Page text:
They’ve only been in the room for 10 minutes, and already Amanda Gillies and Mark Richardson are taking the mickey out of each other like a pair of old friends. But the new The AM Show hosts have only recently met.
“Mark and I are new besties,” Amanda (40), the show’s newsreader, says. “But Duncan and I go way back,” she adds of the team’s other co-host, Duncan Garner, with whom she’s worked with for 20 years.
“Fortunately for me, I still go way back,” chides Mark (45), a former Black Caps batsman and host of The Block NZ and evening sports show The Crowd Goes Wild, as Amanda rolls her eyes.
The trio are the first faces Kiwis see when they wake up, thanks to their new gig on TV3’s breakfast television offering The AM Show. They’re starting with their foot on the accelerator, especially when it comes to discussing issues and, of course, the banter.
“Yeah, we all seem to get on,” Mark notes. “But that’s not good is it, are we meant to? When we have a heated discussion, that will be good.”
“Yeah that will be feisty,” adds Amanda jokingly. “I just said I think I’m ruining Mark’s reputation because I keep saying how lovely he is,” jokes Amanda.
“But there’s good banter between us and we had it from the first time we all got together. It’s just been so much fun!”
Breakfast television is one of the pinnacles in broadcast television, but it’s also known as something that’s very taxing on personal and family lives with the brutal hours.
For Amanda, who doesn’t drink coffee, January saw her on a health kick preparing for the lifestyle change, but she has been pressing Mark – who did breakfast radio for The Sound last year – for advice.
“I’ve tried to stay pretty healthy and stopped drinking the past month,” she tells. "Everyone who’s done the shift before has said to me that you’ve got to have a nana-nap and that early to bed will help me survive. Which won’t be a problem because I’m a nana at heart!”
For Mark, moving to the other end of the day from The Crowd Goes Wild means he’ll get to pick up his nine-year-old twins Charlie and Annabel after school.
“I reckon if you’re just doing one end of the day, it can have a positive effect on your life, especially if you have a family.
“I used to leave before the kids got up and then I’d come home when they’re already in bed. So now at least we’ll get some quality time,” he says.
The pair are excited to be sharing the fun with early-rising Kiwis.
“I can’t do nice – nice is boring in a broadcast sense. You have to enjoy what you do and winding people up is what I enjoy,” tells Mark.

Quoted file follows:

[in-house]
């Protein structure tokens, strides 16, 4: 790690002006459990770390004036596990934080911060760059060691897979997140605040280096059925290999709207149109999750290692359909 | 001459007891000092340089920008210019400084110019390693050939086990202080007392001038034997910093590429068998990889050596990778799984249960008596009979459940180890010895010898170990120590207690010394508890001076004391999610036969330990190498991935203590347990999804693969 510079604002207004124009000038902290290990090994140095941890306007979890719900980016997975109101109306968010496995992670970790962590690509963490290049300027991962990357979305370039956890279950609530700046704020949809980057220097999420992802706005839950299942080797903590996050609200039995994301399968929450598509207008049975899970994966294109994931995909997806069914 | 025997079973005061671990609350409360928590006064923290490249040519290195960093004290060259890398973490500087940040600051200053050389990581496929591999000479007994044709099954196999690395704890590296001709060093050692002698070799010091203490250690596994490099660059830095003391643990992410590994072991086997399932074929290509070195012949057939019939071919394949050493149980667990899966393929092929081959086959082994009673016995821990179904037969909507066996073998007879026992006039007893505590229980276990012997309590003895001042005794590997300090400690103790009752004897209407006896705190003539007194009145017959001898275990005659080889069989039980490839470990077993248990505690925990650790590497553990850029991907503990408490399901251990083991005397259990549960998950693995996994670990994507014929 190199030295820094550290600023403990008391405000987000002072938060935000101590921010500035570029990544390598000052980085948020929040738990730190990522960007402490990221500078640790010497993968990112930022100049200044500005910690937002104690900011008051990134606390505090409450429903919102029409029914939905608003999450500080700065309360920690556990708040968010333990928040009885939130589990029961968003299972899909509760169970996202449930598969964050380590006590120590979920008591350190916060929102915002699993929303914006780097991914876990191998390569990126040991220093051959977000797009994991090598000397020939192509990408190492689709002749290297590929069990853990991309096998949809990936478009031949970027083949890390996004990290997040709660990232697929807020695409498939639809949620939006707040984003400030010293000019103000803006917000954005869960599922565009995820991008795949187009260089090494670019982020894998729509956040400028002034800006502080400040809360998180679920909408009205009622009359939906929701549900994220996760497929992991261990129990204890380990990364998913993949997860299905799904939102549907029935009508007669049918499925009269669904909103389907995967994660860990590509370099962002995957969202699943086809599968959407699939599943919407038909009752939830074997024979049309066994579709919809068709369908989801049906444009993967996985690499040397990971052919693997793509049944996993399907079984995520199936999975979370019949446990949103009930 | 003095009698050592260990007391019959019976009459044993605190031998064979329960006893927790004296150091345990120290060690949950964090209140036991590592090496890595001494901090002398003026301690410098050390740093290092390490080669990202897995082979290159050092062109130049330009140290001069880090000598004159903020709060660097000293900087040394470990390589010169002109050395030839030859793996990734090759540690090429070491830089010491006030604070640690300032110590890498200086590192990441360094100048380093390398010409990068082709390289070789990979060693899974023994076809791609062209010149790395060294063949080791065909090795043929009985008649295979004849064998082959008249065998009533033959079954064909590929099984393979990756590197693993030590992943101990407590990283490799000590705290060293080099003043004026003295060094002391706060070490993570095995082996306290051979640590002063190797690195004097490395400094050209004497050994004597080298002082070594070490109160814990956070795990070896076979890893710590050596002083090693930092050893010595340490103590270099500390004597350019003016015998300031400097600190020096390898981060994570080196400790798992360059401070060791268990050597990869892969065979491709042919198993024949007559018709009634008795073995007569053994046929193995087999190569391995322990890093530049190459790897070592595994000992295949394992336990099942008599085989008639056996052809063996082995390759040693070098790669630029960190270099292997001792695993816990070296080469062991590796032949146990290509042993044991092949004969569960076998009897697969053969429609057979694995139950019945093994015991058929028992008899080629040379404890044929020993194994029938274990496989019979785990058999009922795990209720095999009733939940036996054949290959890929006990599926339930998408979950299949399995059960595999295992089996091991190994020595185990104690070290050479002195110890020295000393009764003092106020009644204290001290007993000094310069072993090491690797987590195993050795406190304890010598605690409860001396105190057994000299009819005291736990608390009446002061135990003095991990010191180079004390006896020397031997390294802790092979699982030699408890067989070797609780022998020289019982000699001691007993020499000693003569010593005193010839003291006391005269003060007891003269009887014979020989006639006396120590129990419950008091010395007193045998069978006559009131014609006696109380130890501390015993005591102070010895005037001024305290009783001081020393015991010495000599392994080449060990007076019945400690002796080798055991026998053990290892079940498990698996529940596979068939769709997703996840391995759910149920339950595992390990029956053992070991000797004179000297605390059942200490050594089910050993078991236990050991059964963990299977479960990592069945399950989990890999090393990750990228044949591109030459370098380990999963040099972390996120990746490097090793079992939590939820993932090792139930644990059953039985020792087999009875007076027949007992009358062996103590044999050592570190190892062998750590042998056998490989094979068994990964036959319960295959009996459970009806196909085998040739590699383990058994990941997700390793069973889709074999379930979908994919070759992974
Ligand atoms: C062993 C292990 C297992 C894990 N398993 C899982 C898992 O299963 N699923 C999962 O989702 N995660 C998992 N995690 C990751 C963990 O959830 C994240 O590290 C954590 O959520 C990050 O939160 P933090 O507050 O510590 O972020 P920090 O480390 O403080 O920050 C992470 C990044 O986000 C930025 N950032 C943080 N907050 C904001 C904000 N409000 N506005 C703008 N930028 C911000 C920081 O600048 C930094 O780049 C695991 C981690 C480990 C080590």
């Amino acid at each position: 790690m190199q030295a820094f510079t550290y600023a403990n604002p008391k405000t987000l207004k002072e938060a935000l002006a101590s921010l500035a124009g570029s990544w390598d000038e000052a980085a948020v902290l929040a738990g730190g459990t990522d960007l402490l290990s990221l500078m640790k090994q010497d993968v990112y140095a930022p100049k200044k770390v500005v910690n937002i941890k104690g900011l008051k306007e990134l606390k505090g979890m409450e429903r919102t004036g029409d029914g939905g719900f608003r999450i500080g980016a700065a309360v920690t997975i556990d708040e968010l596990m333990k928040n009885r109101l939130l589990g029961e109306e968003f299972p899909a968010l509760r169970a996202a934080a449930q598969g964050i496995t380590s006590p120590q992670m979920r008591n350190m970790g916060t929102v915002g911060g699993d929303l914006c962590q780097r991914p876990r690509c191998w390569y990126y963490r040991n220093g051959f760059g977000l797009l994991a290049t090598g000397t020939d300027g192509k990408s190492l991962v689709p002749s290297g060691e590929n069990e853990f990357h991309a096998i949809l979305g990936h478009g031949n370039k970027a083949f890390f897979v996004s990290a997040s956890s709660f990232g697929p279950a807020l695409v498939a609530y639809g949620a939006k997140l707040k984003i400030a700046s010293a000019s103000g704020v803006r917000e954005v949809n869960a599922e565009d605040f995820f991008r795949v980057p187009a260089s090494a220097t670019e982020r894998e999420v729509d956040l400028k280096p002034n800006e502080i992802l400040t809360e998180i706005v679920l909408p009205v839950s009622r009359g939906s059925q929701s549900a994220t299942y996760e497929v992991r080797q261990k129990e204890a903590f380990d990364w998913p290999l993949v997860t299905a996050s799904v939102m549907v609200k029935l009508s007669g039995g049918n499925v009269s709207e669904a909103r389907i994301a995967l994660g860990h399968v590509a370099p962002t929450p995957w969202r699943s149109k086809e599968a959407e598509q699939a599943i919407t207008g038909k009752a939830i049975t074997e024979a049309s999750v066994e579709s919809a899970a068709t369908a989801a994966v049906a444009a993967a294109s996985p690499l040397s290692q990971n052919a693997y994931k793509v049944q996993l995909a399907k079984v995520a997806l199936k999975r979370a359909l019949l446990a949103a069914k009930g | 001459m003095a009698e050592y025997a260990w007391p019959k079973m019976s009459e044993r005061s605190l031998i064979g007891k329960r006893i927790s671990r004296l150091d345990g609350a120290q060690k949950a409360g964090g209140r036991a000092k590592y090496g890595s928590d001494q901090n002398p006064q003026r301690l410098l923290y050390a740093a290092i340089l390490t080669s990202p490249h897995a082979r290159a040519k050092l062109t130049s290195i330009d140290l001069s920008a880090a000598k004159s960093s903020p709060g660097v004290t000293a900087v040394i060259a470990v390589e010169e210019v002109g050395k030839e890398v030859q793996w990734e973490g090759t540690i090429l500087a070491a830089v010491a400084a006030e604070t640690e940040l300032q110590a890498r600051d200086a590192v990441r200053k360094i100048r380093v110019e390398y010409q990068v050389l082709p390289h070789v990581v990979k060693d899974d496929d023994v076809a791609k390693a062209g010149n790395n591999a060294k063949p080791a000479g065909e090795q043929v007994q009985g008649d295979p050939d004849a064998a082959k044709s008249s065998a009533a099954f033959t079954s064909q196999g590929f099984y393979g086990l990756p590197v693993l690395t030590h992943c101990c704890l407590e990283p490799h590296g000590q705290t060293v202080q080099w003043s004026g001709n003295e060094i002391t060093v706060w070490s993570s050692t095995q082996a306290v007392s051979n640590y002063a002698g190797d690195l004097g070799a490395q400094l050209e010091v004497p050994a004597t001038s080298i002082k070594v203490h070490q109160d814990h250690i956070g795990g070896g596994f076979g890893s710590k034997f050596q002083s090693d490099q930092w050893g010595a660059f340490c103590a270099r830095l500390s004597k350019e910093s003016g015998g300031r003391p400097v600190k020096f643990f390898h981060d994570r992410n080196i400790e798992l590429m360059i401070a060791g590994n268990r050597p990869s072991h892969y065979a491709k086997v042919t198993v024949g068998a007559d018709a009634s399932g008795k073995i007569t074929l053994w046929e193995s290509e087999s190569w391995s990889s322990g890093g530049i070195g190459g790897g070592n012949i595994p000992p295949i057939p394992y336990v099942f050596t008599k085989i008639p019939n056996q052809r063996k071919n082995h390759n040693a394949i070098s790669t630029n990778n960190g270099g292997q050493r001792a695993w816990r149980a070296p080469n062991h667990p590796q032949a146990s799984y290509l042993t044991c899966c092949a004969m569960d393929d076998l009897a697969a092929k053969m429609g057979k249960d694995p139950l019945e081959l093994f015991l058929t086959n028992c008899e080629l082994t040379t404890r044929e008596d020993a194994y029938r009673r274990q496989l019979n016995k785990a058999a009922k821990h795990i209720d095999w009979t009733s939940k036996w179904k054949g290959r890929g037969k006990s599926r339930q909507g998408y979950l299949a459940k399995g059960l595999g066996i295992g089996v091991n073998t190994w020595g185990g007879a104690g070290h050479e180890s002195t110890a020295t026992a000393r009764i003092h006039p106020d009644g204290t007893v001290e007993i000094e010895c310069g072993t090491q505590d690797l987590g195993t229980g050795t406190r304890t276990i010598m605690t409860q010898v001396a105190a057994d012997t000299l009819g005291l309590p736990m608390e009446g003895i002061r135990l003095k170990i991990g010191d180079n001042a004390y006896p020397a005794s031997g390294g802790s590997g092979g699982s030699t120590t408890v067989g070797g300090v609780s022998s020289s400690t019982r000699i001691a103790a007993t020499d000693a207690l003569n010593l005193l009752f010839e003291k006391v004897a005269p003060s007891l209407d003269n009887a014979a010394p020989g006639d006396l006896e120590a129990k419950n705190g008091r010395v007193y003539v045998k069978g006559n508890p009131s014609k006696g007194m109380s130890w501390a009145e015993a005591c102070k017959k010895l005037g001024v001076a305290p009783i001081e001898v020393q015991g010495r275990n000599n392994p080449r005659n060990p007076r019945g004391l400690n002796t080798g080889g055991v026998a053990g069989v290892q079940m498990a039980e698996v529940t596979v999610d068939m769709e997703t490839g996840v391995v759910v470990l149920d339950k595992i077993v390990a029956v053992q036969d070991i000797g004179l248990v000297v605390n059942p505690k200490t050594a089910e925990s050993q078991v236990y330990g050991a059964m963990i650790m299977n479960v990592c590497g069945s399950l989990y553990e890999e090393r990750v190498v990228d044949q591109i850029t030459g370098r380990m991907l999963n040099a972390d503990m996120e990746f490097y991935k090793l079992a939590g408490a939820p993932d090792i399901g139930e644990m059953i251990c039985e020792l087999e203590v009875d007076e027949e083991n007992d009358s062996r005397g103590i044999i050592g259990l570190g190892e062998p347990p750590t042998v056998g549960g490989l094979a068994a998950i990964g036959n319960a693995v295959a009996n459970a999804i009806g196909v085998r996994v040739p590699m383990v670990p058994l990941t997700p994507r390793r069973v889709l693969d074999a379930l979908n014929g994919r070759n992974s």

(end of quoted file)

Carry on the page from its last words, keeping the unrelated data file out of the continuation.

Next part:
Amanda testifies to that, saying she was “gobsmacked” when she first started chatting with Mark.
“I had tears of laughter with what he was saying. I can give it back, but at the moment it feels like a tennis match between him and Duncan, and I’m in the middle. But you have to hold your own, you can’t let them get away with anything,” she says.
“Amanda has fallen into the camp mother role which is good for Duncan and I,” Mark nods.
“The moral compass, you could say,” laughs Amanda.
But for all the jokes to be had, both are certain of not shying away from the serious issues they are covering.
Mark isn't getting away without comment either – Amanda is quick to share a surprising fact she’s learned about her co-host.
“Mark knows his stuff,” she tells. “He is knowledgeable on all things current affairs and has strong opinions – I’m really surprised! He’s even got a bachelor’s degree in business and commerce.”
“I was also supposed to do a masters in industrial relations,” Mark adds. “I definitely want to have more of a say on general knowledge stuff and current affairs. I want to be the everyday bloke in terms of the comments on general knowledge.”
Sharing more of herself as a presenter is what veteran journalist Amanda reckons will be the biggest change for her.
“Being a presenter was never on my radar. True story! I didn’t even know where our new studio was. They moved it 10 months ago and the first night I filled in on Story, I had to ask Duncan where the studio was that morning!” she laughs.
“I’ve stood in hurricanes, been taken on by prime ministers... but in my entire life as a journalist, I haven’t been able to have an opinion on the news. So that’ll be an interesting side to the job. I’ll have to back myself – and not read the comments on social media!” she says.
Both are quick to say that coming after “the genius” of Paul Henry will be a difficult act to follow, but they are ready to wake New Zealand up.
“There will be comparisons, it’s inevitable,” Mark says. “But the great thing is this is a three-person show. Even though there is one leader who will play the main part – which is me” he says with a cheeky laugh.
“No, no I joke. Duncan can have the hard job.”
Words: Ciara Pratt